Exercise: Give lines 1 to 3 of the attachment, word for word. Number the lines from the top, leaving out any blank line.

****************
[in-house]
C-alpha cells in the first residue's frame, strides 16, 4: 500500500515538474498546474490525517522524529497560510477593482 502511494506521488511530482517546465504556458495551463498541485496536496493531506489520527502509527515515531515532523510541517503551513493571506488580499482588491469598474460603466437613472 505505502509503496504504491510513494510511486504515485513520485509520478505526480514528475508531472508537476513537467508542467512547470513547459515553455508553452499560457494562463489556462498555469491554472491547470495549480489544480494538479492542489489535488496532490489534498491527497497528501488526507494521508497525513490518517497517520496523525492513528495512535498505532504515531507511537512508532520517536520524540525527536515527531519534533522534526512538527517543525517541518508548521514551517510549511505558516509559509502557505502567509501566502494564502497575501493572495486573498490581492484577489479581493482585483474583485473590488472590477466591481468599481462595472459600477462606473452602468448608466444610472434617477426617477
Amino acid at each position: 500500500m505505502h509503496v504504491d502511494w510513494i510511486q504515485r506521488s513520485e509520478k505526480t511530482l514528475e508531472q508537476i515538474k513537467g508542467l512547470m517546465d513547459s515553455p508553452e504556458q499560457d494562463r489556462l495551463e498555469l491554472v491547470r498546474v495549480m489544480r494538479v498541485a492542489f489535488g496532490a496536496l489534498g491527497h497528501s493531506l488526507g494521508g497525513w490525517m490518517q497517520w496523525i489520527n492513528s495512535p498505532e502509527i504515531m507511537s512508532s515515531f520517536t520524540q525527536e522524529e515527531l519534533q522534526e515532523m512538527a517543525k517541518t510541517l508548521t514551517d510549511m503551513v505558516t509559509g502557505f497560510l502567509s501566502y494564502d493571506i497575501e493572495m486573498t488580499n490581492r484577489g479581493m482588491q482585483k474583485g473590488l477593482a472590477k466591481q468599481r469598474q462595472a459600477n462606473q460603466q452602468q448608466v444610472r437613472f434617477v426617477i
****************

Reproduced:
[in-house]
C-alpha cells in the first residue's frame, strides 16, 4: 500500500515538474498546474490525517522524529497560510477593482 502511494506521488511530482517546465504556458495551463498541485496536496493531506489520527502509527515515531515532523510541517503551513493571506488580499482588491469598474460603466437613472 505505502509503496504504491510513494510511486504515485513520485509520478505526480514528475508531472508537476513537467508542467512547470513547459515553455508553452499560457494562463489556462498555469491554472491547470495549480489544480494538479492542489489535488496532490489534498491527497497528501488526507494521508497525513490518517497517520496523525492513528495512535498505532504515531507511537512508532520517536520524540525527536515527531519534533522534526512538527517543525517541518508548521514551517510549511505558516509559509502557505502567509501566502494564502497575501493572495486573498490581492484577489479581493482585483474583485473590488472590477466591481468599481462595472459600477462606473452602468448608466444610472434617477426617477
Amino acid at each position: 500500500m505505502h509503496v504504491d502511494w510513494i510511486q504515485r506521488s513520485e509520478k505526480t511530482l514528475e508531472q508537476i515538474k513537467g508542467l512547470m517546465d513547459s515553455p508553452e504556458q499560457d494562463r489556462l495551463e498555469l491554472v491547470r498546474v495549480m489544480r494538479v498541485a492542489f489535488g496532490a496536496l489534498g491527497h497528501s493531506l488526507g494521508g497525513w490525517m490518517q497517520w496523525i489520527n492513528s495512535p498505532e502509527i504515531m507511537s512508532s515515531f520517536t520524540q525527536e522524529e515527531l519534533q522534526e515532523m512538527a517543525k517541518t510541517l508548521t514551517d510549511m503551513v505558516t509559509g502557505f497560510l502567509s501566502y494564502d493571506i497575501e493572495m486573498t488580499n490581492r484577489g479581493m482588491q482585483k474583485g473590488l477593482a472590477k466591481q468599481r469598474q462595472a459600477n462606473q460603466q452602468q448608466v444610472r437613472f434617477v426617477i